Stanly County Amateur Radio Club presents its history

Published 11:20 am Wednesday, January 29, 2020

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Larry Joe Almond was a teenager when he was first introduced to a passion that has stayed with him throughout his life.

One of the members of Anderson Grove Baptist Church took Almond to his house and introduced him to his Heathkit radio and Almond was immediately hooked.

Almond received his amateur radio license in 1956 and became a member of the Stanly County Amateur Radio Club a year later. He is still in the club — his call sign is K4MGA. He is currently the longest serving member.

“There’s a lot of things I could do without, but I would hate to do without ham radio,” Almond said.

Larry Joe Almond looks at pictures of himself during the early days of the club.

Ray Sipe got involved with amateur radio after he traveled to the Gulf Coast with Lutheran Disaster Response to help with those affected by Hurricane Katrina. To better prepare for another possible disaster, Sipe and others in the area got their ham radio licenses.

Sipe, who is the president of the club, said he grew up enjoying radio as a kid.

Members of the club, along with people in the community, gathered Saturday afternoon at Mount Zion Lutheran Church in Richfield as Sipe gave a presentation about the history of the club. There was also historical memorabilia, including old radios and QSL cards, which are written confirmations of two-way radio communication between two amateur radio stations, on display.

The radio club was founded in 1956 and was created as a form of civil defense. The idea was to create a communication network around the county in case a disaster occurred. Members of the club are amateur (or ham) radio operators.

The charter members of the club were Lee Melton, Lewis Sides, Raymond Barker, Bill Hatley, W.H. Seaver and Carl Doby.

Ray Sipe presents a history of the Stanly County Amateur Radio Club to the public.

Over the years, the club, with a call sign of K4OGB and currently around 45 members, has grown and embedded itself in the county. Members help by providing radio communications for foot races, parades and festivals. They also organize electronic fox hunts to search for hidden transmitters and have a station in the basement of the courthouse they can operate if communications in the county somehow went down.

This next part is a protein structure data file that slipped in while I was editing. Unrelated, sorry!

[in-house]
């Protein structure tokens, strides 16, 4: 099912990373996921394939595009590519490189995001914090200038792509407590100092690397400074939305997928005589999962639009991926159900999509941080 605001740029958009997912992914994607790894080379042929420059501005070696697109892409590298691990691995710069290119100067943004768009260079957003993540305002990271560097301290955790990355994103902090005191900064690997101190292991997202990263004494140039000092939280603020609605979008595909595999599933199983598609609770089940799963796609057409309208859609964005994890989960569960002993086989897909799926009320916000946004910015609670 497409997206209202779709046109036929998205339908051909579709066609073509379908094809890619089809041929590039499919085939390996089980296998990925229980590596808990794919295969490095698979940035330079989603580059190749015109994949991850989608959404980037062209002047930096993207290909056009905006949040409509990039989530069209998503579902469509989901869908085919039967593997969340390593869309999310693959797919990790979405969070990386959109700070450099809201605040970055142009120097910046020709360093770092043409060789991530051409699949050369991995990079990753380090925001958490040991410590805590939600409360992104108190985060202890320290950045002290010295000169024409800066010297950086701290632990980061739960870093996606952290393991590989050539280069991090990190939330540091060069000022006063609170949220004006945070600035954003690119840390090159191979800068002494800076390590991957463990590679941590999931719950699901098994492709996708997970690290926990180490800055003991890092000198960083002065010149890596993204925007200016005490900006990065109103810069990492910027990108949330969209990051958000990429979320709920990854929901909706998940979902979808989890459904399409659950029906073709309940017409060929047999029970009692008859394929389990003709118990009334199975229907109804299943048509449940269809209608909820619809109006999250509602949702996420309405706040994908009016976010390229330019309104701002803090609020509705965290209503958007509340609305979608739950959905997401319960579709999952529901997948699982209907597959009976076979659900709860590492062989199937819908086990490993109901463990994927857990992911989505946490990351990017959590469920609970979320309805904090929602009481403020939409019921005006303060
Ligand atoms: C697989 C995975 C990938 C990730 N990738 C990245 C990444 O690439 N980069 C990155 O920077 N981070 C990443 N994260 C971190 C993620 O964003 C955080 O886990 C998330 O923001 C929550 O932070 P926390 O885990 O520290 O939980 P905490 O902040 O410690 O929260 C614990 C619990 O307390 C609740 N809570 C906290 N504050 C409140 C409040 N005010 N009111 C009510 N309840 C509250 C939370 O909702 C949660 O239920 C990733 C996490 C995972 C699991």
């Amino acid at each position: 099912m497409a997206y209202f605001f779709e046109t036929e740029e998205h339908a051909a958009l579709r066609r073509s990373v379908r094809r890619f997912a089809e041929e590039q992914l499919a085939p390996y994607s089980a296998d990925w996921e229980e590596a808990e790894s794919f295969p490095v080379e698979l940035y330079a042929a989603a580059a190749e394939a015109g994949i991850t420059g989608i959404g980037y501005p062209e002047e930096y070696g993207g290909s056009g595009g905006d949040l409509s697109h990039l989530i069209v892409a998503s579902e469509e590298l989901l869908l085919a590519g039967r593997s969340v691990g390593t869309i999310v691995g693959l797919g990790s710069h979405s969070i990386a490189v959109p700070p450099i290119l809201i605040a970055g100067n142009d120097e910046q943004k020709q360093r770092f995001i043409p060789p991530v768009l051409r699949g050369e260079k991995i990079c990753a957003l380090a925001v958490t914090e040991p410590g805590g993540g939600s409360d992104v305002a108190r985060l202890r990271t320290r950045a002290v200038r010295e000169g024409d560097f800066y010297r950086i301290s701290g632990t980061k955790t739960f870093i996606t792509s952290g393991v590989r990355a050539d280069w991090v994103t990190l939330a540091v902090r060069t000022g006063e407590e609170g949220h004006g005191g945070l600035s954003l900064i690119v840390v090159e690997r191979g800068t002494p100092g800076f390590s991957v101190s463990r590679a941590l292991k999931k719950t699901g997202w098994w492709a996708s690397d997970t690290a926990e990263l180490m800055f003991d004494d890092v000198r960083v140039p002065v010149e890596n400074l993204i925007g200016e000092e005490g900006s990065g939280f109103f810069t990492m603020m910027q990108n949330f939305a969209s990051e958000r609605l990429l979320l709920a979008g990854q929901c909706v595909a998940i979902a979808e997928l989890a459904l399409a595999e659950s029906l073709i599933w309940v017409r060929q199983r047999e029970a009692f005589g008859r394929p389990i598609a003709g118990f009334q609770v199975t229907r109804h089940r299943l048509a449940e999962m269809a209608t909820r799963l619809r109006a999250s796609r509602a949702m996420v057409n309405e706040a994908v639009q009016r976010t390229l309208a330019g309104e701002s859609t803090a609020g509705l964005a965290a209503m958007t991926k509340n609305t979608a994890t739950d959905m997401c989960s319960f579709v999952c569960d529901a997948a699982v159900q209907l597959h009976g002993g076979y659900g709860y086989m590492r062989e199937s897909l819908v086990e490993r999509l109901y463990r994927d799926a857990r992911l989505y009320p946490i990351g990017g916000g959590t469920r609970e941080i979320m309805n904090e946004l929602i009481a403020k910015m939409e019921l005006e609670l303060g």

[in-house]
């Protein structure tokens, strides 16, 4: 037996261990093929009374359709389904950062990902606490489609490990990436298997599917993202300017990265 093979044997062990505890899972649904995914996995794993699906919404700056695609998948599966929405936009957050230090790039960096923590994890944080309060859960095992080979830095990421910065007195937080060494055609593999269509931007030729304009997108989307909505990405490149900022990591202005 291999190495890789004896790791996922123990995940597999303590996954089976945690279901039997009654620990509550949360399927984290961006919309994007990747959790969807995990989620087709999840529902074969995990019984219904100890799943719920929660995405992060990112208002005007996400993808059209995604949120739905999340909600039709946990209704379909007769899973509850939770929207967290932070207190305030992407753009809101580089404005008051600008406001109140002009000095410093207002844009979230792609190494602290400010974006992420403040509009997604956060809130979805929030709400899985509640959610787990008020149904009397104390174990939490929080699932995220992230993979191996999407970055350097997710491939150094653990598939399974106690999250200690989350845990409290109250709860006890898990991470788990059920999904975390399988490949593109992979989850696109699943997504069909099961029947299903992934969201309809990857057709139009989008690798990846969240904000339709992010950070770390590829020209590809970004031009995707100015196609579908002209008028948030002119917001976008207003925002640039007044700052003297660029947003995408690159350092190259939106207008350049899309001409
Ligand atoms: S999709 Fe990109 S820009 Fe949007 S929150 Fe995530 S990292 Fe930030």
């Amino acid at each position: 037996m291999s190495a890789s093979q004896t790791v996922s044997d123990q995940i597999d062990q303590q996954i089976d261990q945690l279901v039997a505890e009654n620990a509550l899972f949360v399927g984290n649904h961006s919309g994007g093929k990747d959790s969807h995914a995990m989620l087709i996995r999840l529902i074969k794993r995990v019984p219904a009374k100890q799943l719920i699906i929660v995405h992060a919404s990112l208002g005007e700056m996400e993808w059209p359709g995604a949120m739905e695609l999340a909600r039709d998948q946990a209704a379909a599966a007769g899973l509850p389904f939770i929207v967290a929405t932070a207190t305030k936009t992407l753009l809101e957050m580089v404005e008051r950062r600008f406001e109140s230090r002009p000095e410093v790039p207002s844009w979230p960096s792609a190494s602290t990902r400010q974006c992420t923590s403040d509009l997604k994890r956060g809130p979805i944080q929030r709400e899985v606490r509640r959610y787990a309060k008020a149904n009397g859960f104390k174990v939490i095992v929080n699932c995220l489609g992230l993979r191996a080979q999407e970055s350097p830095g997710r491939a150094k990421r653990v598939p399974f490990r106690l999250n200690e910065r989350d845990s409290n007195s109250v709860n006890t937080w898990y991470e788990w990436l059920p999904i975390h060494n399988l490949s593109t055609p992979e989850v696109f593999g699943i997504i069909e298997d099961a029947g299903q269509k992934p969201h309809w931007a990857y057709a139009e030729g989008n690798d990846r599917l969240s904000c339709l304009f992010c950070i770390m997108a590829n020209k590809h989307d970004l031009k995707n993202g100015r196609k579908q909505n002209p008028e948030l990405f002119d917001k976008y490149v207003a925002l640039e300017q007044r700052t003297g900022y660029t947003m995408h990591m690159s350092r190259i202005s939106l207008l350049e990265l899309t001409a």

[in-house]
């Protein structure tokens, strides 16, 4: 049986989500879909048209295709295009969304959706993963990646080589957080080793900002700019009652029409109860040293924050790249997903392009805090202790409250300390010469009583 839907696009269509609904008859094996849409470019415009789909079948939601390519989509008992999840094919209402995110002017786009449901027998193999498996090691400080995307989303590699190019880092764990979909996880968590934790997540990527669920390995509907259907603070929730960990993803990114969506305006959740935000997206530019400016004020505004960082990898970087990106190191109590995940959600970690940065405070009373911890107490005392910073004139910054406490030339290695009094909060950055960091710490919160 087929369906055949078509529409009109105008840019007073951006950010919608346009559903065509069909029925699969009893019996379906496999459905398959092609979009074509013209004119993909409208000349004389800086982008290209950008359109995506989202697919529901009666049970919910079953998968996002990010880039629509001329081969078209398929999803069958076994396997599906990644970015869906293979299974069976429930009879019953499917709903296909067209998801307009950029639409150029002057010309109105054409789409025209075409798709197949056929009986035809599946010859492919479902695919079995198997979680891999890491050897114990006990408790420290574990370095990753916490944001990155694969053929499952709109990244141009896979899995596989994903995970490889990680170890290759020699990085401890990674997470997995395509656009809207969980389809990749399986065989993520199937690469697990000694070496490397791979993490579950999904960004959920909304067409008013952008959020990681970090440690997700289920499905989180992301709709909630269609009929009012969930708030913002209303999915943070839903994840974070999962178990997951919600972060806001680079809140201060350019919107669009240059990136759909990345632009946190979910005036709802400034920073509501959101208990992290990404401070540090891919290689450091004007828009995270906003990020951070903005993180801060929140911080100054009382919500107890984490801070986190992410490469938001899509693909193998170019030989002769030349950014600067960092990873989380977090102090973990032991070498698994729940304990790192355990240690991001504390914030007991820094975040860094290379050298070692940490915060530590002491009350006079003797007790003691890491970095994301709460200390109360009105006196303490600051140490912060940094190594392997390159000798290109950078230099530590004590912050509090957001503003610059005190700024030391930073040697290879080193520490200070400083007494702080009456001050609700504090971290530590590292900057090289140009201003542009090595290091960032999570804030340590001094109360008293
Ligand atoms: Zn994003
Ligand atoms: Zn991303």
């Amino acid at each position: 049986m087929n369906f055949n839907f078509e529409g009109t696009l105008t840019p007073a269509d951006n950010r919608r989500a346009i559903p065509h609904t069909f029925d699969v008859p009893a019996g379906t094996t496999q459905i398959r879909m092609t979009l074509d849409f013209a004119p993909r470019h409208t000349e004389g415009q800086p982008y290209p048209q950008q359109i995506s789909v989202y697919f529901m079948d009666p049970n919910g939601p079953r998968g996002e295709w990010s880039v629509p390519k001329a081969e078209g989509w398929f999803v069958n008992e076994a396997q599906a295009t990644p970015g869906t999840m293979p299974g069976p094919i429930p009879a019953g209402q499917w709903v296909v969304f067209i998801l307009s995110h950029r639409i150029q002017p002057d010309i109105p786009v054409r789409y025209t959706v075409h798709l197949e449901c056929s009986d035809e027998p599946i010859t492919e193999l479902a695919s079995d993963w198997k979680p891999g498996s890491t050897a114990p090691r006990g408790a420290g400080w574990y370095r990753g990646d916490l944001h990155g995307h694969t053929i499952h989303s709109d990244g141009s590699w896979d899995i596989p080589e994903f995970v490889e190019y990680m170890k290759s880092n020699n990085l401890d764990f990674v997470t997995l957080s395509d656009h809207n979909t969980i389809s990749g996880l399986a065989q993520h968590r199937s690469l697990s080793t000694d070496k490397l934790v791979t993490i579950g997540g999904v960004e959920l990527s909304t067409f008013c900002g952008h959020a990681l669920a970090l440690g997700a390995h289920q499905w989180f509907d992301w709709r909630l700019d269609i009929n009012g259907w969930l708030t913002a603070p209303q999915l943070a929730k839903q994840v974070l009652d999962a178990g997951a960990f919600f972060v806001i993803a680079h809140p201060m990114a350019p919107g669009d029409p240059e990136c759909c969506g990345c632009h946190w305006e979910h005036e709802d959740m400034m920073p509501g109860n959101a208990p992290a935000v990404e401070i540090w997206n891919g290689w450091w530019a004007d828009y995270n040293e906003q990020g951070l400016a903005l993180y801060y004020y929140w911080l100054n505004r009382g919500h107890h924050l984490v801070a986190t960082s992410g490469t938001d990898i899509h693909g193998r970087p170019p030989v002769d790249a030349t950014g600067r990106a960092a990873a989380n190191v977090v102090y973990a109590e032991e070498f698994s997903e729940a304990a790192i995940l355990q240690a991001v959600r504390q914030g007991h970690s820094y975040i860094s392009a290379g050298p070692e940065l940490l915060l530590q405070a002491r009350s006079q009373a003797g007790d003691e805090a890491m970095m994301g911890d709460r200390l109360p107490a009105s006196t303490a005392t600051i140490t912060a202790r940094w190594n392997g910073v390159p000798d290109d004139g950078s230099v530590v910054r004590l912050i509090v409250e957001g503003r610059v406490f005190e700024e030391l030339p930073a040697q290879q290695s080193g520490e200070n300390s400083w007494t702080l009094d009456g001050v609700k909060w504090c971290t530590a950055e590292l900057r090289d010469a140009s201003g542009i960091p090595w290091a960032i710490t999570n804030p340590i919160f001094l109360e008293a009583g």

The club also works with ARES (Amateur Radio Emergency Service), which is a public service organization whose purpose is to supply communications during times of emergencies. Last year, the club contributed 1,027 hours of volunteer service with ARES, according to club member Dr. Keith Andrew.

There are currently almost 200 amateur radio operators with call signs in Stanly County, Sipes told the crowd. An instructor teaches a ham radio class at Stanly Community College and the club members help test the students and present them with ham radio licenses.

The club meets once a month at Stanly Community College and has special events such as summer and winter field days.

Stephen Merithew, who received his radio license in high school, has been a member of the club on-and-off for 20 years. He enjoys communicating with people from Europe and Africa on his Yaesu FT-920 radio.

According to the club’s website, amateur radio operators can communicate via voice, Morse Code (CW), computers, amateur television and satellites using HF, VHF and UHF bands using various modes such as AM, FM, Digital, Sideband and text.

“There’s a whole bunch of things we do, so we’re a very active and very busy club,” Sipes said.

Sipe told the crowd the club has something for everyone, as long as they have a basic interest in amateur radios.

“No matter what kind of interest you might have in amateur radio, there’s something for everybody,” Sipe said. “Whether it’s Morse Code, or it’s satellites, or it’s helping to run public service events like races…”

About Chris Miller

Chris Miller has been with the SNAP since January 2019. He is a graduate of NC State and received his Master's in Journalism from the University of Maryland. He previously wrote for the Capital News Service in Annapolis, where many of his stories on immigration and culture were published in national papers via the AP wire.

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